Botswana seeks to host agricultural centre

Botswana seeks to host agricultural centre

08 March 2010

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Botswana —   Botswana and Australia have discussed the possibility of establishing an agricultural research centre in Botswana for the Southern African region.

The President, Lt Gen. Seretse Khama Ian Khama disclosed this in an interview on Friday following his four-day state visit to Australia.

He, among others, met Dr Nick Austin, CEO of the Australian Centre for International Research (ACIAR).

ACIAR has been supporting the agricultural research projects, which assist the disadvantaged and emerging farmers in southern Africa since 1983.

President Khama said research could, through modern technology, help improve food security in Botswana. He said the research centre could help the agricultural sector which has been performing badly. Such a centre, the President said, would augment government initiatives such as ISPAAD to enhance food security. He said although initiatives were in place to revive the agricultural sector, there were inconsistencies in harvest due to changes in weather conditions.

He said the Australian weather conditions were almost similar to Botswana hence their technology was likely to benefit Botswanas agricultural sector. He said the research centre would help the country review and refine its farming practices.

He further said the ACIAR was currently assisting small cattle producers in Botswana to increase weaner production.

The weaner route will be more productive for the farmers.

On other issues, the President revealed that the Australian Institute of Sport (AIS) has agreed that Botswana could send its sport person to camp there in preparation for major international competitions.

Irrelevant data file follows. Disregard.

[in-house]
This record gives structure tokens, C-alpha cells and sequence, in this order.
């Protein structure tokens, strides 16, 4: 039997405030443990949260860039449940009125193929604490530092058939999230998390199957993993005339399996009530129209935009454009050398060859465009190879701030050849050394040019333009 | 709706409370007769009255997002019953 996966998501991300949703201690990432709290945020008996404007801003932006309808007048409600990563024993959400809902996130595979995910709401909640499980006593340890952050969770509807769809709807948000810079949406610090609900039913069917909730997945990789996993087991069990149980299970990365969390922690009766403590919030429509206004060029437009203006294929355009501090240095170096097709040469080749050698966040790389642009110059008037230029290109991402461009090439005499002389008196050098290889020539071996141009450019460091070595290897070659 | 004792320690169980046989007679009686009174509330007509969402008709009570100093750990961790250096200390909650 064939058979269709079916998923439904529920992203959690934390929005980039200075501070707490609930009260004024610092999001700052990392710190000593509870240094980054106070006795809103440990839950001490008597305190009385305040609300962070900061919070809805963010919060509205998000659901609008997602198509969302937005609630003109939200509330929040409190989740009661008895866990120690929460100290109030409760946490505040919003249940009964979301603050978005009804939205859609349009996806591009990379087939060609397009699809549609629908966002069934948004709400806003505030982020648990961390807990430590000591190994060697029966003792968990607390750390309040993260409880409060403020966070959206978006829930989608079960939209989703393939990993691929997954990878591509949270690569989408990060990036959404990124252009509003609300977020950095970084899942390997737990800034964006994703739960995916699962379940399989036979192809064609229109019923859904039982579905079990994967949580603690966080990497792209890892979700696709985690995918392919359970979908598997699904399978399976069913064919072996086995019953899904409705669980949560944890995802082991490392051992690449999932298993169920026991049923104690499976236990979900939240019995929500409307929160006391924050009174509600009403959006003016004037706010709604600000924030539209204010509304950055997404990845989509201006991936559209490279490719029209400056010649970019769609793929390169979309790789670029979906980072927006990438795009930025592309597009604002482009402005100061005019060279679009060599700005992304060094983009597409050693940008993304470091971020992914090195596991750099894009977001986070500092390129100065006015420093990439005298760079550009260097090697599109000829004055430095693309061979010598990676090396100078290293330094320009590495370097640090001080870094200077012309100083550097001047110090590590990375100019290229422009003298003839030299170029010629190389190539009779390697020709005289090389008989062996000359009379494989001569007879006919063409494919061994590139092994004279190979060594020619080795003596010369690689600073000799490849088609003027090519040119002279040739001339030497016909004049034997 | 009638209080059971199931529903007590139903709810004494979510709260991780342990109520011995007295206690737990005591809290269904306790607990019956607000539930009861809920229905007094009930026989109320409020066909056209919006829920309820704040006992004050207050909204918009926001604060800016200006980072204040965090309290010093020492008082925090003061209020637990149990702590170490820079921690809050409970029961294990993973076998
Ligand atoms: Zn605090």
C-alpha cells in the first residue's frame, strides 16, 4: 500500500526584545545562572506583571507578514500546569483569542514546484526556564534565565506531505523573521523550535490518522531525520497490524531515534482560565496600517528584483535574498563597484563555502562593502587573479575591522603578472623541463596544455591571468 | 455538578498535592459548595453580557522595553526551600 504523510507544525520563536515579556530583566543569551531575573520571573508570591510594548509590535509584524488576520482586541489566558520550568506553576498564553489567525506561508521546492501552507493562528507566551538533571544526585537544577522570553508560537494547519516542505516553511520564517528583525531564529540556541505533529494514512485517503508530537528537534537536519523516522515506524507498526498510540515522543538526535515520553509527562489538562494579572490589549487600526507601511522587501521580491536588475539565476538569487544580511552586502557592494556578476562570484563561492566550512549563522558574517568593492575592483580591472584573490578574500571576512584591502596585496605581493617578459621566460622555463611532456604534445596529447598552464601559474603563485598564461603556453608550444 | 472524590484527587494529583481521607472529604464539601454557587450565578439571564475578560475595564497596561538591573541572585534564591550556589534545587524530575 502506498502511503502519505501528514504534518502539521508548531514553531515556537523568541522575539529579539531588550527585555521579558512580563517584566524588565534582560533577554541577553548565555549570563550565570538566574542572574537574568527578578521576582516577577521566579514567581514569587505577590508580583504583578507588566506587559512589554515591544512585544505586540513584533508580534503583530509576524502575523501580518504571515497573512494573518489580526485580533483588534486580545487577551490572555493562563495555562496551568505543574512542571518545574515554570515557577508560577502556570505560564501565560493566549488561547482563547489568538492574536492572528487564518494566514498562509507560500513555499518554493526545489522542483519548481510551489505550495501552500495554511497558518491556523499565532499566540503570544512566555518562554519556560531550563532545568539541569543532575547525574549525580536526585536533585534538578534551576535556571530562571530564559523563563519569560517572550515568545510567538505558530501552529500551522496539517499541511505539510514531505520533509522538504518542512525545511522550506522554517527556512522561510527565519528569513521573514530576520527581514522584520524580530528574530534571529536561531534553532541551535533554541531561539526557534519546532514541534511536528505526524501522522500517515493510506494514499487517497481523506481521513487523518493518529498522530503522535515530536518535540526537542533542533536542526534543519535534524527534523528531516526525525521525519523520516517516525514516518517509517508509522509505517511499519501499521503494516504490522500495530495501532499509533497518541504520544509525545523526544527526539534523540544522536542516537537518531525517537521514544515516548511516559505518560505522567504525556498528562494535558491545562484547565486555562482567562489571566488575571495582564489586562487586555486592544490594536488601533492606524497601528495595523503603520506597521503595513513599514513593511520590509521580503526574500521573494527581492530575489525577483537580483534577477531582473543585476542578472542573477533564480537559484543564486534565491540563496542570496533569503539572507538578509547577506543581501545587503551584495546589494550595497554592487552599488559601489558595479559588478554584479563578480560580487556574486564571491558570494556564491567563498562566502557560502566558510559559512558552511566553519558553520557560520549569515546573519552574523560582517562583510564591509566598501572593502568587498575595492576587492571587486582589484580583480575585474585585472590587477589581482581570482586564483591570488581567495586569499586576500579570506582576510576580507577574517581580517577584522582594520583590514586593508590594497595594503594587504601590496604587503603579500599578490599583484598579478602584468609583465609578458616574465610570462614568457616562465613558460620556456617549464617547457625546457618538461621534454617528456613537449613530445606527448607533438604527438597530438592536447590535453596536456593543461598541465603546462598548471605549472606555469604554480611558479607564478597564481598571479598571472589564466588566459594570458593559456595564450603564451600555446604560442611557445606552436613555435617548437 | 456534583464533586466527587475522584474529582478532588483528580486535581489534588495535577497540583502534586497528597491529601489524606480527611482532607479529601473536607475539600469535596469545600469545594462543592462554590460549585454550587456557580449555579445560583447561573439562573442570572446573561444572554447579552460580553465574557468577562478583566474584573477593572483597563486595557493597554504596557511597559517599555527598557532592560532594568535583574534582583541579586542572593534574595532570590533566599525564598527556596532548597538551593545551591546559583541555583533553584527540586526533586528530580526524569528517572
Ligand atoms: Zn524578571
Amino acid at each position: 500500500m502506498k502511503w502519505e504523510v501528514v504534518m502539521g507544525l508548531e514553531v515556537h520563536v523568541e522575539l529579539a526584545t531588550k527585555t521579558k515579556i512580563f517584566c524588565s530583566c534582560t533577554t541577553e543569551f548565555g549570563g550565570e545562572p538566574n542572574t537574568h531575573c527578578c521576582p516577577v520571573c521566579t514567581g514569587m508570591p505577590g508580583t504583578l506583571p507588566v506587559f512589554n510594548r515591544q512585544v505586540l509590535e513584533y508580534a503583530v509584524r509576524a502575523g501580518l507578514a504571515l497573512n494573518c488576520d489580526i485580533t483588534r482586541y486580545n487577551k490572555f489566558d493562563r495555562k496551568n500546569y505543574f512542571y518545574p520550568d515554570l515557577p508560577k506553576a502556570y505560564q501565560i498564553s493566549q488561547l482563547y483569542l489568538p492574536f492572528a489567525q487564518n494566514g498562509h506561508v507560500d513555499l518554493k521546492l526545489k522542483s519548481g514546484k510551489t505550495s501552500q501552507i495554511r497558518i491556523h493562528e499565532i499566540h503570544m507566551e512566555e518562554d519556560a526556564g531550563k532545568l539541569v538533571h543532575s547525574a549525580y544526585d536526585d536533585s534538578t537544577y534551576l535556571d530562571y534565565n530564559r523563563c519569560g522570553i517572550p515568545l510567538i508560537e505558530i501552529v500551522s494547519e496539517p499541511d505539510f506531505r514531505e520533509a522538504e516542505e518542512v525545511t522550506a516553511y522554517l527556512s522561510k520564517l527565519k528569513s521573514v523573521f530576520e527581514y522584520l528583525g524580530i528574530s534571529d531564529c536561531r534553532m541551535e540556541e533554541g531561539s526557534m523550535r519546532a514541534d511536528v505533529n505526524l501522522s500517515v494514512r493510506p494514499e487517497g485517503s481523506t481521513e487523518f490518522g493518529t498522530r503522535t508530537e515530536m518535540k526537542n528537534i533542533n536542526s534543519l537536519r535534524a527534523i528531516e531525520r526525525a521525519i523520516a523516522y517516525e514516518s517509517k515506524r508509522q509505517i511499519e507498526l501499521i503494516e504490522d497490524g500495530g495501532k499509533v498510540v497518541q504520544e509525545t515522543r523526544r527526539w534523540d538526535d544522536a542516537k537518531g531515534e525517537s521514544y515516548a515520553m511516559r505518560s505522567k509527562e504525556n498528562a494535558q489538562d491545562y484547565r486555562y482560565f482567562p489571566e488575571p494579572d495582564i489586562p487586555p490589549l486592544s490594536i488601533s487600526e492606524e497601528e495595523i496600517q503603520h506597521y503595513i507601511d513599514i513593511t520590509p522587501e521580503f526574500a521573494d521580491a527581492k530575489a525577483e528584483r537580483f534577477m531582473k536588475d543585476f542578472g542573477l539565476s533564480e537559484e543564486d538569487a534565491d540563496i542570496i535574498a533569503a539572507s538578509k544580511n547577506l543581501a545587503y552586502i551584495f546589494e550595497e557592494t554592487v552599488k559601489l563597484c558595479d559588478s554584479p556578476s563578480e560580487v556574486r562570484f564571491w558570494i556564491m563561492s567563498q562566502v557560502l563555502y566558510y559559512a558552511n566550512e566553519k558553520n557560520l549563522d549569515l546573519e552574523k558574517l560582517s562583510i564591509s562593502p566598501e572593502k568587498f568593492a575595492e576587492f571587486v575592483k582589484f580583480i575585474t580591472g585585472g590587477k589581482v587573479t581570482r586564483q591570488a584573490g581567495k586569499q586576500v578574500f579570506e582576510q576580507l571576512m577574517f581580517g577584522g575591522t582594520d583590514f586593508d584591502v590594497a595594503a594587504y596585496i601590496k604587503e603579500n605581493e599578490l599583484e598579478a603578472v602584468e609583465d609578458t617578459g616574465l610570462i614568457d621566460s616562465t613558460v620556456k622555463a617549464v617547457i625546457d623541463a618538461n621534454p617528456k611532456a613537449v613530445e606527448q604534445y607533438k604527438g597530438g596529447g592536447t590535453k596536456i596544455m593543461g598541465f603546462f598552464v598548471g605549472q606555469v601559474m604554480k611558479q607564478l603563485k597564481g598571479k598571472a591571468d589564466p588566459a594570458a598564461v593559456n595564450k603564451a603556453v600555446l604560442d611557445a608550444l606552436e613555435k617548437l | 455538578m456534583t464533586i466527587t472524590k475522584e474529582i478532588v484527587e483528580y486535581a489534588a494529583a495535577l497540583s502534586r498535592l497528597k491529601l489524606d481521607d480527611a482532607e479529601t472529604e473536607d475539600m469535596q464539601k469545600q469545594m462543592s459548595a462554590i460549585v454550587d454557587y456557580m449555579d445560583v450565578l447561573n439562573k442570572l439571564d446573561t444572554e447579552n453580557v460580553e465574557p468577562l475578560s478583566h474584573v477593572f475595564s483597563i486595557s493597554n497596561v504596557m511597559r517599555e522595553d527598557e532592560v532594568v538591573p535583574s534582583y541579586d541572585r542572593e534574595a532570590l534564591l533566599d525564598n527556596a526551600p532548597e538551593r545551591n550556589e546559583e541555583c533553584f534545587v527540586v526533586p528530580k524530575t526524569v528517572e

He said although Botswanas sport persons could do well in sport, they still lacked technical abilities to excel.

President Khama said it was important to discover the potential of a sport person at an early age.

He said Australia was one of the greatest sporting nations in the world. AIS has the aquatic testing, training and research swimming pool used, to amongst others, study forces and their effects on and within the human body. About the New South Wales (NSW) Fire services that assist Botswana in fire management, President Khama said about 900 people in Botswana have been trained by Australia on fire management. He said uncontrollable fires could have a negative impact on the environment.

The President further said that Botswanas status as a middle income country should be rewarded through the provision of aid instead of punishing the country by denying it aid.

Botswana does not qualify to receive aid from some parts of the world due to its status as a middle income country.

He said countries like Australia have shown their willingness to develop human resource capacity in Botswana that would in turn greatly help in the development of the country. The President said Botswana was determined to utilize the assistance from Australia within time and budget. He said the Australians were also free to assess whether their assistance to Botswana was used for the intended purpose.

Australia, has amongst others, signed a two-year $500 000 extension of support to Botswana in bushfire management and a two-year $250 000 extension of support in plant bio security and quarantine.

President Khama said the Australia government has shown that it wanted to interact with Africa.

He said an example of that was Australias agreement with Botswana to consider further opportunities to assist the people of Zimbabwe.

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